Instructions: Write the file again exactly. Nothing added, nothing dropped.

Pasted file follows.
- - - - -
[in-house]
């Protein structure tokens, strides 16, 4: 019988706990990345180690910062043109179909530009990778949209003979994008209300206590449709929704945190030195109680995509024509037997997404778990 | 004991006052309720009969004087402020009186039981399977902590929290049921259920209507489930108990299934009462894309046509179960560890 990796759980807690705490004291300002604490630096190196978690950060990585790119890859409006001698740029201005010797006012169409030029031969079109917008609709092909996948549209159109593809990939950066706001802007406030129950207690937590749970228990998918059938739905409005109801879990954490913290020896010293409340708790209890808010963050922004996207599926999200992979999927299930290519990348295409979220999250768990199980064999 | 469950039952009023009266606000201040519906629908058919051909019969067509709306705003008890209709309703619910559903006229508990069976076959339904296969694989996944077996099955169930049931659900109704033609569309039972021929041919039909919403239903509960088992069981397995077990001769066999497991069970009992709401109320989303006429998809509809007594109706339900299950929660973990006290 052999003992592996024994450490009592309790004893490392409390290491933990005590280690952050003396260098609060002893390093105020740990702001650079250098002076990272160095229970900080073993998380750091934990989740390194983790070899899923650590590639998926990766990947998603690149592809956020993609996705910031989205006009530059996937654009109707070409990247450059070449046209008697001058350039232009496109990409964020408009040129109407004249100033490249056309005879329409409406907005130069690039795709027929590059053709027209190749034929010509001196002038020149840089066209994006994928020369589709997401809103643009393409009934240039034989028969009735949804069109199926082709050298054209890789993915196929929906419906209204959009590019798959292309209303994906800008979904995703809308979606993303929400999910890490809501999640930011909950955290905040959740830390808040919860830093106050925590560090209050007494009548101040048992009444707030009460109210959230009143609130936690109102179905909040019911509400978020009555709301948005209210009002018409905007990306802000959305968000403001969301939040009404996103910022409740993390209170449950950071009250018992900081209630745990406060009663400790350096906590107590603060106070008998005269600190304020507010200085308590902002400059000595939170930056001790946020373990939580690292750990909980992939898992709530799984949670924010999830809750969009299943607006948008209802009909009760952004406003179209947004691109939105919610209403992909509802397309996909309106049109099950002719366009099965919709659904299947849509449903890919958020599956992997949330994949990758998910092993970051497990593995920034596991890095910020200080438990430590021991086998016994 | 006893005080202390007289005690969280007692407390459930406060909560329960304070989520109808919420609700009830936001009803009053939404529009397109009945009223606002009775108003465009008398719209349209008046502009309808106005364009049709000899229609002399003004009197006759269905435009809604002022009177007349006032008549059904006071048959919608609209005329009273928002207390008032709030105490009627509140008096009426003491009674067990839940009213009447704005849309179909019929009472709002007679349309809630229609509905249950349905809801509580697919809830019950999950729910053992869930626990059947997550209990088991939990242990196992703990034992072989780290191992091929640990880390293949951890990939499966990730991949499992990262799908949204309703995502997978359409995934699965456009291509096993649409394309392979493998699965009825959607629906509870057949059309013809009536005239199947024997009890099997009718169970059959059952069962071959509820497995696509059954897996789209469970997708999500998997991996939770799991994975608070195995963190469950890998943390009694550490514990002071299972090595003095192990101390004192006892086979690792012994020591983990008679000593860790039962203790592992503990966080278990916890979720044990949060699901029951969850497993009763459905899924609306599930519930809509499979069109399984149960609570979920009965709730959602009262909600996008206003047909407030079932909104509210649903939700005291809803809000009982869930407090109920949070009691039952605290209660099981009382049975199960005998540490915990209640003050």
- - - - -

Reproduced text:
[in-house]
């Protein structure tokens, strides 16, 4: 019988706990990345180690910062043109179909530009990778949209003979994008209300206590449709929704945190030195109680995509024509037997997404778990 | 004991006052309720009969004087402020009186039981399977902590929290049921259920209507489930108990299934009462894309046509179960560890 990796759980807690705490004291300002604490630096190196978690950060990585790119890859409006001698740029201005010797006012169409030029031969079109917008609709092909996948549209159109593809990939950066706001802007406030129950207690937590749970228990998918059938739905409005109801879990954490913290020896010293409340708790209890808010963050922004996207599926999200992979999927299930290519990348295409979220999250768990199980064999 | 469950039952009023009266606000201040519906629908058919051909019969067509709306705003008890209709309703619910559903006229508990069976076959339904296969694989996944077996099955169930049931659900109704033609569309039972021929041919039909919403239903509960088992069981397995077990001769066999497991069970009992709401109320989303006429998809509809007594109706339900299950929660973990006290 052999003992592996024994450490009592309790004893490392409390290491933990005590280690952050003396260098609060002893390093105020740990702001650079250098002076990272160095229970900080073993998380750091934990989740390194983790070899899923650590590639998926990766990947998603690149592809956020993609996705910031989205006009530059996937654009109707070409990247450059070449046209008697001058350039232009496109990409964020408009040129109407004249100033490249056309005879329409409406907005130069690039795709027929590059053709027209190749034929010509001196002038020149840089066209994006994928020369589709997401809103643009393409009934240039034989028969009735949804069109199926082709050298054209890789993915196929929906419906209204959009590019798959292309209303994906800008979904995703809308979606993303929400999910890490809501999640930011909950955290905040959740830390808040919860830093106050925590560090209050007494009548101040048992009444707030009460109210959230009143609130936690109102179905909040019911509400978020009555709301948005209210009002018409905007990306802000959305968000403001969301939040009404996103910022409740993390209170449950950071009250018992900081209630745990406060009663400790350096906590107590603060106070008998005269600190304020507010200085308590902002400059000595939170930056001790946020373990939580690292750990909980992939898992709530799984949670924010999830809750969009299943607006948008209802009909009760952004406003179209947004691109939105919610209403992909509802397309996909309106049109099950002719366009099965919709659904299947849509449903890919958020599956992997949330994949990758998910092993970051497990593995920034596991890095910020200080438990430590021991086998016994 | 006893005080202390007289005690969280007692407390459930406060909560329960304070989520109808919420609700009830936001009803009053939404529009397109009945009223606002009775108003465009008398719209349209008046502009309808106005364009049709000899229609002399003004009197006759269905435009809604002022009177007349006032008549059904006071048959919608609209005329009273928002207390008032709030105490009627509140008096009426003491009674067990839940009213009447704005849309179909019929009472709002007679349309809630229609509905249950349905809801509580697919809830019950999950729910053992869930626990059947997550209990088991939990242990196992703990034992072989780290191992091929640990880390293949951890990939499966990730991949499992990262799908949204309703995502997978359409995934699965456009291509096993649409394309392979493998699965009825959607629906509870057949059309013809009536005239199947024997009890099997009718169970059959059952069962071959509820497995696509059954897996789209469970997708999500998997991996939770799991994975608070195995963190469950890998943390009694550490514990002071299972090595003095192990101390004192006892086979690792012994020591983990008679000593860790039962203790592992503990966080278990916890979720044990949060699901029951969850497993009763459905899924609306599930519930809509499979069109399984149960609570979920009965709730959602009262909600996008206003047909407030079932909104509210649903939700005291809803809000009982869930407090109920949070009691039952605290209660099981009382049975199960005998540490915990209640003050």